management get converted to industrial use for 70-90% agri-biomass pelletising, as has
happened in Hyderabad and Vijayawada, while the urban waste destined for the plant lies
scattered in messy “rejects” heaps all around.

Biomethanation is OK ON A SMALL SCALE, where the nature of waste feedstock is fully in
one’s control and the gas can be used, preferably onsite, for HEAT NOT POWER. This is
because 100% heat energy gives only max 30% equivalent energy as power, so citizens are
forced to pay more for electricity to ensure promoter’s profits. So Biomethanation works fine
for cooking gas for large canteen wastes or pure-stream wastes (from slaughter house or
sewage sludge) but not on a larger scale.

A. Public Awareness: Should begin ONLY IN TANDEM WITH ARRANGEMENT FOR
IMPLEMENTATION, NOT BEFORE. E.g. Door-to-Door propaganda ONLY in those
Wards where the system is ready for Immediate Start. Dry-Wet separation only when system
is fully In Place to visibly transport it separately and Without Inerts. Keep some IEC
materials ready in advance, use local Cable TV networks rather than mass TV etc.and start
your 2-month program intensively only where you can immediately deliver your part of the
activity. (Bangalore had a grand citywide launch, got 60% cooperation in the first month but
this backfired and led to cynicism and non-cooperation because municipal capacity-building
was not ready in time.). Also, motivation door-to-door by the field staff themselves is what is
most effective everywhere (from Calcutta in 1994 to Suryapet in 2003). It gives the SWM
service a face and brings in accountability for performance when the local persons are known
and regularly met (Mukadam, JHI, SHI etc). So try to keep 30-50% funds for in-house
motivation efforts (travel funds for door-to-door campaign, monthly local meetings by ULB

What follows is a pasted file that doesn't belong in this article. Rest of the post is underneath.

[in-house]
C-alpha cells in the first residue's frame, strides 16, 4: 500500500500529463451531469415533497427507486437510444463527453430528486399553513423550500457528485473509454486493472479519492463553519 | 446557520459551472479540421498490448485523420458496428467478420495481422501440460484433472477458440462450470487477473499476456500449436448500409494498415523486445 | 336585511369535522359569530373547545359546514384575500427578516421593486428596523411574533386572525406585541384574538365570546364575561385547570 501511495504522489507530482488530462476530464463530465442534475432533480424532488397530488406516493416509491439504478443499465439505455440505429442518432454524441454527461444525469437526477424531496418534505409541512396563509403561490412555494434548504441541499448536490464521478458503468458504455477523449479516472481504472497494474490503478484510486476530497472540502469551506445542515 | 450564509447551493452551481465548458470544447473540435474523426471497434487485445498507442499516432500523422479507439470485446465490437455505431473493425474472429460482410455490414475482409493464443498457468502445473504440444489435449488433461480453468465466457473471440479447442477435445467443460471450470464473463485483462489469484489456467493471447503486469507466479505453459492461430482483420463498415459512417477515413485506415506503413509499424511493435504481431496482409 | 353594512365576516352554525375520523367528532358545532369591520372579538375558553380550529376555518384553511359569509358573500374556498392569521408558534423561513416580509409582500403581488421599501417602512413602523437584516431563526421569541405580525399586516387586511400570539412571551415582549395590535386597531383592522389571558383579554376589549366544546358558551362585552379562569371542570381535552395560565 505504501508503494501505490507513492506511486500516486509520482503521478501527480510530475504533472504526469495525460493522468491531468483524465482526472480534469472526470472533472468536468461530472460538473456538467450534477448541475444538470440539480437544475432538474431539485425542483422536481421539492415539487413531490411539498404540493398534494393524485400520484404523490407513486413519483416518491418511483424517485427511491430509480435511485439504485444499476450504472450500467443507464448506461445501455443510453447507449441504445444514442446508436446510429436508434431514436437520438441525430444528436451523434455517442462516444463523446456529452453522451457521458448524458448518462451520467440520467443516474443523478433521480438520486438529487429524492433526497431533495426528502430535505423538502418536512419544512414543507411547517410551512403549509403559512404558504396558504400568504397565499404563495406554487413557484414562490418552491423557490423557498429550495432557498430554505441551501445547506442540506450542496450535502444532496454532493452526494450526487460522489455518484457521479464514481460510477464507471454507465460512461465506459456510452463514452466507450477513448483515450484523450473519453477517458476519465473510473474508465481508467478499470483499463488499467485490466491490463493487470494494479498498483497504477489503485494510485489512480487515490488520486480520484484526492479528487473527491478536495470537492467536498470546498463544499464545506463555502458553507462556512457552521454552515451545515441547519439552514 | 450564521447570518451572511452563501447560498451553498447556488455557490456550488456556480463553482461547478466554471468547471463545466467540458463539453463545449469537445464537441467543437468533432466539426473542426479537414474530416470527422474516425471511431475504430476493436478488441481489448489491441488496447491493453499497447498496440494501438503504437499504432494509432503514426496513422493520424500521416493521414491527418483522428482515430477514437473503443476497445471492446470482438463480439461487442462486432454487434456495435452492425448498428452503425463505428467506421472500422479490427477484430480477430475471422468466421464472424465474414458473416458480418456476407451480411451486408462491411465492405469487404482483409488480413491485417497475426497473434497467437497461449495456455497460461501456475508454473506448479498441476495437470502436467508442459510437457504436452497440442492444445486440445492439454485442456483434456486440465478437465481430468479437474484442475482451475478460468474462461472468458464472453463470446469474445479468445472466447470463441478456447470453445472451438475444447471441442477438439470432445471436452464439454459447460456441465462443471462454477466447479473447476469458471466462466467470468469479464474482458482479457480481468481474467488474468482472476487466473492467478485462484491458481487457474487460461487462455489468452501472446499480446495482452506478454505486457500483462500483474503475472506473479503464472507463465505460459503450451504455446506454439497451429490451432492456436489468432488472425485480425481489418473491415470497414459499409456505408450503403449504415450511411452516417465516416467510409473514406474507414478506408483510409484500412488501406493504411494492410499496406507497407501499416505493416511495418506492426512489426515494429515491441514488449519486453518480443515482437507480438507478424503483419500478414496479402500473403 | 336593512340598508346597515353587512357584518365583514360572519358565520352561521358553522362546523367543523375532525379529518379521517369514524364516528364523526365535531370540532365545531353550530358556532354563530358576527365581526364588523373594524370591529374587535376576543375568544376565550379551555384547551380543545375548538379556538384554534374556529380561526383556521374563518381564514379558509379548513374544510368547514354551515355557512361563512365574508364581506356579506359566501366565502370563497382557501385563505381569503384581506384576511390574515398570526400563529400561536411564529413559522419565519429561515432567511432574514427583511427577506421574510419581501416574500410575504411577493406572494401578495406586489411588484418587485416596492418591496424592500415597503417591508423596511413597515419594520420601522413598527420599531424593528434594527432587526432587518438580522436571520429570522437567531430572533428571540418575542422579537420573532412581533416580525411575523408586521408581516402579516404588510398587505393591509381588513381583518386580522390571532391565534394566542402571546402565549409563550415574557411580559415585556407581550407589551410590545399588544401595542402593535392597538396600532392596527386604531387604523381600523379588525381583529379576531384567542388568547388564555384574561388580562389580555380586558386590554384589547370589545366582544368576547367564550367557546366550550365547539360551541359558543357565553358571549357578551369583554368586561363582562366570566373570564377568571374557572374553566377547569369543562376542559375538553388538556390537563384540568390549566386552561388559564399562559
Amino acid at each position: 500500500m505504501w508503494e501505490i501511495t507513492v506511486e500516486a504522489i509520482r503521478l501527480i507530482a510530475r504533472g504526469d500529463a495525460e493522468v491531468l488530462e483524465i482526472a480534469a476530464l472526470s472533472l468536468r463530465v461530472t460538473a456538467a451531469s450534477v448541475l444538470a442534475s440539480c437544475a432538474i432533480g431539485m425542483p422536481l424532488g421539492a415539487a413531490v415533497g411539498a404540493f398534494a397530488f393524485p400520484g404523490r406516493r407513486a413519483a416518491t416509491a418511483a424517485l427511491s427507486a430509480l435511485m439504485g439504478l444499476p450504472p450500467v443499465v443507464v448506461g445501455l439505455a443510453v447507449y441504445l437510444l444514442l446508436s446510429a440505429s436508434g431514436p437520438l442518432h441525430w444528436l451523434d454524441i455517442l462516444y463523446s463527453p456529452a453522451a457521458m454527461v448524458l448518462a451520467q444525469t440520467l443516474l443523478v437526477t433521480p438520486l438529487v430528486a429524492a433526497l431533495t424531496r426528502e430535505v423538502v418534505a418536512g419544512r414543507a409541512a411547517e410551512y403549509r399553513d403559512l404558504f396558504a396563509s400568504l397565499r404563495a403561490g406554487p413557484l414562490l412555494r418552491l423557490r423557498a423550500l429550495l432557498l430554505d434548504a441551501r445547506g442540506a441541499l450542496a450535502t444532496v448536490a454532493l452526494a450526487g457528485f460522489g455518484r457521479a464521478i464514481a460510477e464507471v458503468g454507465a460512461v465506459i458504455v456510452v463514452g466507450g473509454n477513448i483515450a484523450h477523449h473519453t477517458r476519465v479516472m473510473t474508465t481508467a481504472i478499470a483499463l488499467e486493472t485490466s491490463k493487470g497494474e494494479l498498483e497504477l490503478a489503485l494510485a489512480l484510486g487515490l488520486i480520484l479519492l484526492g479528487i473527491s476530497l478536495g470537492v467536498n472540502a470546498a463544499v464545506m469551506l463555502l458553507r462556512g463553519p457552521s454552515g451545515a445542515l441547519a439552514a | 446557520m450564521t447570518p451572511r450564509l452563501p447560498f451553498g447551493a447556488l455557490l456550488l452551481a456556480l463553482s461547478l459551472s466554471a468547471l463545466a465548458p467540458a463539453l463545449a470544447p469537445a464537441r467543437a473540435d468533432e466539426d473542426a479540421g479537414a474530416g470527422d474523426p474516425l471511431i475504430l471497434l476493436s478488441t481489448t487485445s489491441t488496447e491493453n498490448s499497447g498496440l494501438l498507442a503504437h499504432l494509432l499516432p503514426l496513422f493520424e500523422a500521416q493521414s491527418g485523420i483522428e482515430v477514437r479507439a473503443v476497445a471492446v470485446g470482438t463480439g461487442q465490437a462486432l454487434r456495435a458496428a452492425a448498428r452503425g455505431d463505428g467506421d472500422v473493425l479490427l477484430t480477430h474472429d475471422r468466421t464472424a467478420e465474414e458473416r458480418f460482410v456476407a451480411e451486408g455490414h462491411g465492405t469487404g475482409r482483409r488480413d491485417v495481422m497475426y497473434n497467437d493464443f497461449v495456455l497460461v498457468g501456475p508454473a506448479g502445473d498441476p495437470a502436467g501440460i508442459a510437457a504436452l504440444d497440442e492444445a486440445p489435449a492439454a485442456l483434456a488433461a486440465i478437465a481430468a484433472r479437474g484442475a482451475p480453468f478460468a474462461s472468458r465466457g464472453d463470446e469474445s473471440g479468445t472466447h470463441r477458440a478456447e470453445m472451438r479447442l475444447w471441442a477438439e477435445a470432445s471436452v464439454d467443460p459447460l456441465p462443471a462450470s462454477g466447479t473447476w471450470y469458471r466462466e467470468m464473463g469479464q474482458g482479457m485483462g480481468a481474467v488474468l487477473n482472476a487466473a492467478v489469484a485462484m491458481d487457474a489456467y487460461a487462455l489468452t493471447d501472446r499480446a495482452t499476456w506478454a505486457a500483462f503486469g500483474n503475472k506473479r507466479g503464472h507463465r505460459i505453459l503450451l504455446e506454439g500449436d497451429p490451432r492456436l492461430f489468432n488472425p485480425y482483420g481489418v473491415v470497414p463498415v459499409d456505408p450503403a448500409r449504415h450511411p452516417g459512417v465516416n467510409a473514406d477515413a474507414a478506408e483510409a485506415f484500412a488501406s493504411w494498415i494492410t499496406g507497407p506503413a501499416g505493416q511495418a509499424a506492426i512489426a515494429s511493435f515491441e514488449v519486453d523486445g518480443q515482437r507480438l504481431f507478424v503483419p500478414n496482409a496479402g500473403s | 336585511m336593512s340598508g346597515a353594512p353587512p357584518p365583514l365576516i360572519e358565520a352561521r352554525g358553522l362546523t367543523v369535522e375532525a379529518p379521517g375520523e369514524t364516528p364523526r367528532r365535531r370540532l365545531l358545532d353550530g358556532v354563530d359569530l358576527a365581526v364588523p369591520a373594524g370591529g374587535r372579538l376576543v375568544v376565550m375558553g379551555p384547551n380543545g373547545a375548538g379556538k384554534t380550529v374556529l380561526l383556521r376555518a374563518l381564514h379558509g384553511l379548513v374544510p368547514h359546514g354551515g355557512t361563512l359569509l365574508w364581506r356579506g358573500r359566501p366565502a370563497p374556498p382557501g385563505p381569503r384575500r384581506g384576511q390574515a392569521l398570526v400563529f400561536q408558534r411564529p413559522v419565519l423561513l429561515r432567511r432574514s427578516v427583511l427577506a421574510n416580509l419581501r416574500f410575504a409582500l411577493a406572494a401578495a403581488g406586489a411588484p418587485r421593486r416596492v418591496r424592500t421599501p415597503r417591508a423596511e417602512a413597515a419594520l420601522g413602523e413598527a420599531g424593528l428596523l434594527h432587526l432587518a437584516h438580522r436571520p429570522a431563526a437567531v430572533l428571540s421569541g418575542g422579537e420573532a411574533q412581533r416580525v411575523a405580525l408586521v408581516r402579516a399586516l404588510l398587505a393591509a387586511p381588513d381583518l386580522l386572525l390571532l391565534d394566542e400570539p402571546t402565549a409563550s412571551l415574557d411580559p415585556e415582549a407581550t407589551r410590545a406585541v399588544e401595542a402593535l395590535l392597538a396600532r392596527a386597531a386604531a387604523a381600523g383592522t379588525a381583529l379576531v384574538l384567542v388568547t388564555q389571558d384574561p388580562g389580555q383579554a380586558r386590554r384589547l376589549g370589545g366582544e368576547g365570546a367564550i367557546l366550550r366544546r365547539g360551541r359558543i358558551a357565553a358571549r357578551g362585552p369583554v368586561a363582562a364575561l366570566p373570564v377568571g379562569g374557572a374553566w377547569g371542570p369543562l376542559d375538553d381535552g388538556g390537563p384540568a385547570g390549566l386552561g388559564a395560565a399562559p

staff etc). The local MONTHLY MEETINGS, where the local middle-level staff is
EMPOWERED FOR PROBLEM-SOLVING, BRING MAXIMUM COOPERATION as
residents can air their micro-specific grievances (street lights, potholes, water supply,
overflows etc) as garbage is not always top-of-mind for them every single month.

B, Capacity-building should therefore focus also on systemic GRIEVANCE REDRESSAL
PROCEDURES to be responsive. This opportunity for periodic dialogue with the system and
multi-grievance redressal is the main driving force for Mumbai’s 400+ ALMs doing
everything right in a decentralized manner, from keeping waste unmixed at source to giving
clean kitchen waste to doorstep collectors for decentralized composting in bio-bins to use of
local compost for local greening.

C, Primary collection: Containerised is a must for both men and women including for
wheelbarrows, in order to load waste without touching it again, into secondary transport
vehicles. Preferably NOT into nearby dustbins or dumper-placers, as a Zero-Garbage Town =
a Dustbin-Free Town. Containerised primary collection is okay IF YOU HAVE
OBJECTION-FREE PARKING SPACES FOR SO MANY MICRO-VEHICLES, e.g. at
Ward office compounds. Thus this may be okay for your Corporations (using Ward Office
spaces if adequate) and perhaps half of your Councils. But for Board II, III, IV towns, start
off with COMBINED PRIMARY-CUM-SECONDARY COLLECTION in the same vehicle.
E.g. the Suryapet model of door-to-door tractor-trailerss with wet-dry compartments, or
preferably DAILY COLLECTION of Only WET (=kitchen) wastes, and WEEKLY collection
of DRY waste. Or where tractors have been replaced by tipper trucks, the cost-effective
Nasik model of Naka-to-Naka collection where waste is brought to them directly from homes,
but again with Separate Compartments for Wet and Dry wastes.

DO NOT start with expenditure on primary collection vehicles in II, III, IV towns till you
have tried it out in Corporation and 1 or 2 Council towns. It is the most expensive system to
MAINTAIN. Ahmedabad, despite having Mr Asnani as resident Advisor, is littered with the
carcasses of unrepaired primary collection vehicles and rusted and useless dumper placers to
which these carry the waste.

D. Transfer Station

Absolutely not required for any city in Rajasthan, even the largest ones. This is an extremely
expensive option not just in money but in Public Space. If it turns out later that it was
wrongly located, or that the additional operation cost of double handling and idling vehicles is
unwarranted, such transfer stations once built cannot be easily removed, and the whole SWM